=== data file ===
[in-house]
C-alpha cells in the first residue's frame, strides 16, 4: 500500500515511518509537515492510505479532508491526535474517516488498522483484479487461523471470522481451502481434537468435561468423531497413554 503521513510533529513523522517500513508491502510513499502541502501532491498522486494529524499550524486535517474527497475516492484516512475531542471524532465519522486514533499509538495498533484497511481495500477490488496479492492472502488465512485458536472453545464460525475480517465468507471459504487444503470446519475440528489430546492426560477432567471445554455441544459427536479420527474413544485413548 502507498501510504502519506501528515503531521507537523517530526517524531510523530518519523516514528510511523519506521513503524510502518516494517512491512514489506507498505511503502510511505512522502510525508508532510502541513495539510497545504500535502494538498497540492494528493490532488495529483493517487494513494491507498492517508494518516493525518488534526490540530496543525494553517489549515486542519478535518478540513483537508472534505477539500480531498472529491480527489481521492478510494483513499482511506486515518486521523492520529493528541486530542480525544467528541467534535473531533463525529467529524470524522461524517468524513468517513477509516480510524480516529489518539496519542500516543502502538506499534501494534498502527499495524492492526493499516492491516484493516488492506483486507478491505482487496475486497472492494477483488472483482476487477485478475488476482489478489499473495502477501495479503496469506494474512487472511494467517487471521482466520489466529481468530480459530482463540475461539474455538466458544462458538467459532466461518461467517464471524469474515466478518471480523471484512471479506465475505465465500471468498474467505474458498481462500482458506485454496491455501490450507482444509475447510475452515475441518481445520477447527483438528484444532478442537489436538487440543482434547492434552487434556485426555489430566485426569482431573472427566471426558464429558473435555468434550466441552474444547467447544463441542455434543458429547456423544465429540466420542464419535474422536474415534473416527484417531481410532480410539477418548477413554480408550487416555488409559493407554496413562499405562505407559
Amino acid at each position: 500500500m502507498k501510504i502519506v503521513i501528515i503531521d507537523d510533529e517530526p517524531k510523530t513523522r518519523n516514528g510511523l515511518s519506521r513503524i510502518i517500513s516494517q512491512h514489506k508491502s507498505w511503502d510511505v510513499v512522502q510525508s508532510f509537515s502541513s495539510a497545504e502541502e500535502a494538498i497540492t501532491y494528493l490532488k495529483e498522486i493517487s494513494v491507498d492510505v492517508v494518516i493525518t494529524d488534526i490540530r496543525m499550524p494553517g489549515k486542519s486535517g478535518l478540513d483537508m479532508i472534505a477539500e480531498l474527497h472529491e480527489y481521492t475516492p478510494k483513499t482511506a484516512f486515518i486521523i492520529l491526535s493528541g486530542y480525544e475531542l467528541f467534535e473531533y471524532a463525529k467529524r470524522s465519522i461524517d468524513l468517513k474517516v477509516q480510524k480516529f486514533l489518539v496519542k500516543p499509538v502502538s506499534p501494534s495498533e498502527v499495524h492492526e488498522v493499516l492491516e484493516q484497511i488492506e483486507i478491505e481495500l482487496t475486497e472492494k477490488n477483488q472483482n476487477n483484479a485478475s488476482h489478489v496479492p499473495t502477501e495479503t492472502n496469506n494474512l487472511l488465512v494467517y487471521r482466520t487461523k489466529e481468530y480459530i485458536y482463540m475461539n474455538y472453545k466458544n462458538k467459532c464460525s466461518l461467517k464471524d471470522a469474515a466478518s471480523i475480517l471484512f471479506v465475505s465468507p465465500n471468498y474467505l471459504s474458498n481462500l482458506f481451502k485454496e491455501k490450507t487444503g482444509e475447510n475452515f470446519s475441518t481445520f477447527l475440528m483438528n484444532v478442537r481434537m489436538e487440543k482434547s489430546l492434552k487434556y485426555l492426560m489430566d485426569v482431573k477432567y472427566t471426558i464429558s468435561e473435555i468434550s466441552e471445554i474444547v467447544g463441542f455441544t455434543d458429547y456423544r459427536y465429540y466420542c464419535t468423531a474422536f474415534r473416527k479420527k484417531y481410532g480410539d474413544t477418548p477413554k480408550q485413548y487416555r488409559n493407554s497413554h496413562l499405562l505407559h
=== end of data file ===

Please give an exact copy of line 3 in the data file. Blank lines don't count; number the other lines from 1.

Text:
Amino acid at each position: 500500500m502507498k501510504i502519506v503521513i501528515i503531521d507537523d510533529e517530526p517524531k510523530t513523522r518519523n516514528g510511523l515511518s519506521r513503524i510502518i517500513s516494517q512491512h514489506k508491502s507498505w511503502d510511505v510513499v512522502q510525508s508532510f509537515s502541513s495539510a497545504e502541502e500535502a494538498i497540492t501532491y494528493l490532488k495529483e498522486i493517487s494513494v491507498d492510505v492517508v494518516i493525518t494529524d488534526i490540530r496543525m499550524p494553517g489549515k486542519s486535517g478535518l478540513d483537508m479532508i472534505a477539500e480531498l474527497h472529491e480527489y481521492t475516492p478510494k483513499t482511506a484516512f486515518i486521523i492520529l491526535s493528541g486530542y480525544e475531542l467528541f467534535e473531533y471524532a463525529k467529524r470524522s465519522i461524517d468524513l468517513k474517516v477509516q480510524k480516529f486514533l489518539v496519542k500516543p499509538v502502538s506499534p501494534s495498533e498502527v499495524h492492526e488498522v493499516l492491516e484493516q484497511i488492506e483486507i478491505e481495500l482487496t475486497e472492494k477490488n477483488q472483482n476487477n483484479a485478475s488476482h489478489v496479492p499473495t502477501e495479503t492472502n496469506n494474512l487472511l488465512v494467517y487471521r482466520t487461523k489466529e481468530y480459530i485458536y482463540m475461539n474455538y472453545k466458544n462458538k467459532c464460525s466461518l461467517k464471524d471470522a469474515a466478518s471480523i475480517l471484512f471479506v465475505s465468507p465465500n471468498y474467505l471459504s474458498n481462500l482458506f481451502k485454496e491455501k490450507t487444503g482444509e475447510n475452515f470446519s475441518t481445520f477447527l475440528m483438528n484444532v478442537r481434537m489436538e487440543k482434547s489430546l492434552k487434556y485426555l492426560m489430566d485426569v482431573k477432567y472427566t471426558i464429558s468435561e473435555i468434550s466441552e471445554i474444547v467447544g463441542f455441544t455434543d458429547y456423544r459427536y465429540y466420542c464419535t468423531a474422536f474415534r473416527k479420527k484417531y481410532g480410539d474413544t477418548p477413554k480408550q485413548y487416555r488409559n493407554s497413554h496413562l499405562l505407559h